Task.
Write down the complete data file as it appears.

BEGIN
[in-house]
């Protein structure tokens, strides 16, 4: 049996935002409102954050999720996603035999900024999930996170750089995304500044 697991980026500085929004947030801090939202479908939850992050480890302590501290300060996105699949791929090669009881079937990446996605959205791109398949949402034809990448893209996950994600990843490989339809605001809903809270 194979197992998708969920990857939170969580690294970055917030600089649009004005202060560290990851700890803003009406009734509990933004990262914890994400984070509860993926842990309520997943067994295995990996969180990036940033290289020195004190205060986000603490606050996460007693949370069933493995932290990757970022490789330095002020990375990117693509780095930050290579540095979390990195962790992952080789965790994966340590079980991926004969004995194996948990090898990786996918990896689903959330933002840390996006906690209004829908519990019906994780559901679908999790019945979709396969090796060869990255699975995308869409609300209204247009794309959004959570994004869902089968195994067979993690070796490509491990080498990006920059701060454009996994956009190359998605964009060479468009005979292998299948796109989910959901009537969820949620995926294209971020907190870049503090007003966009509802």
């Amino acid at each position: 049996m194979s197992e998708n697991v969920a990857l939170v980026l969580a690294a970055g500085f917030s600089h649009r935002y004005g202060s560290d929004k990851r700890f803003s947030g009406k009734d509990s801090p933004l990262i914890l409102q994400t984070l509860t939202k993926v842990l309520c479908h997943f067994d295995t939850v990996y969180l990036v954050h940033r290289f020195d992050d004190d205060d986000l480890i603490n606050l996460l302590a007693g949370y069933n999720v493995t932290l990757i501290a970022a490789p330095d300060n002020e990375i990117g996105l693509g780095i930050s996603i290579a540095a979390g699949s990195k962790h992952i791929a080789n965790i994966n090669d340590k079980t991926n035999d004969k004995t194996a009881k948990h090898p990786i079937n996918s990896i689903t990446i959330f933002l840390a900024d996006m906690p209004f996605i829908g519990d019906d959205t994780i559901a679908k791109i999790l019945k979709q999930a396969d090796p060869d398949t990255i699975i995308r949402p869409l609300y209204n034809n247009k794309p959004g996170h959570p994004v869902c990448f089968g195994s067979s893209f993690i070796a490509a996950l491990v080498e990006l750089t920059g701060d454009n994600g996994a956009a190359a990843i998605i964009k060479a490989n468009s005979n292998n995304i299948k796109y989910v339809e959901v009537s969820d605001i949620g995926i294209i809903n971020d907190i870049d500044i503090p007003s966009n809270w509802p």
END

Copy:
[in-house]
């Protein structure tokens, strides 16, 4: 049996935002409102954050999720996603035999900024999930996170750089995304500044 697991980026500085929004947030801090939202479908939850992050480890302590501290300060996105699949791929090669009881079937990446996605959205791109398949949402034809990448893209996950994600990843490989339809605001809903809270 194979197992998708969920990857939170969580690294970055917030600089649009004005202060560290990851700890803003009406009734509990933004990262914890994400984070509860993926842990309520997943067994295995990996969180990036940033290289020195004190205060986000603490606050996460007693949370069933493995932290990757970022490789330095002020990375990117693509780095930050290579540095979390990195962790992952080789965790994966340590079980991926004969004995194996948990090898990786996918990896689903959330933002840390996006906690209004829908519990019906994780559901679908999790019945979709396969090796060869990255699975995308869409609300209204247009794309959004959570994004869902089968195994067979993690070796490509491990080498990006920059701060454009996994956009190359998605964009060479468009005979292998299948796109989910959901009537969820949620995926294209971020907190870049503090007003966009509802």
């Amino acid at each position: 049996m194979s197992e998708n697991v969920a990857l939170v980026l969580a690294a970055g500085f917030s600089h649009r935002y004005g202060s560290d929004k990851r700890f803003s947030g009406k009734d509990s801090p933004l990262i914890l409102q994400t984070l509860t939202k993926v842990l309520c479908h997943f067994d295995t939850v990996y969180l990036v954050h940033r290289f020195d992050d004190d205060d986000l480890i603490n606050l996460l302590a007693g949370y069933n999720v493995t932290l990757i501290a970022a490789p330095d300060n002020e990375i990117g996105l693509g780095i930050s996603i290579a540095a979390g699949s990195k962790h992952i791929a080789n965790i994966n090669d340590k079980t991926n035999d004969k004995t194996a009881k948990h090898p990786i079937n996918s990896i689903t990446i959330f933002l840390a900024d996006m906690p209004f996605i829908g519990d019906d959205t994780i559901a679908k791109i999790l019945k979709q999930a396969d090796p060869d398949t990255i699975i995308r949402p869409l609300y209204n034809n247009k794309p959004g996170h959570p994004v869902c990448f089968g195994s067979s893209f993690i070796a490509a996950l491990v080498e990006l750089t920059g701060d454009n994600g996994a956009a190359a990843i998605i964009k060479a490989n468009s005979n292998n995304i299948k796109y989910v339809e959901v009537s969820d605001i949620g995926i294209i809903n971020d907190i870049d500044i503090p007003s966009n809270w509802p």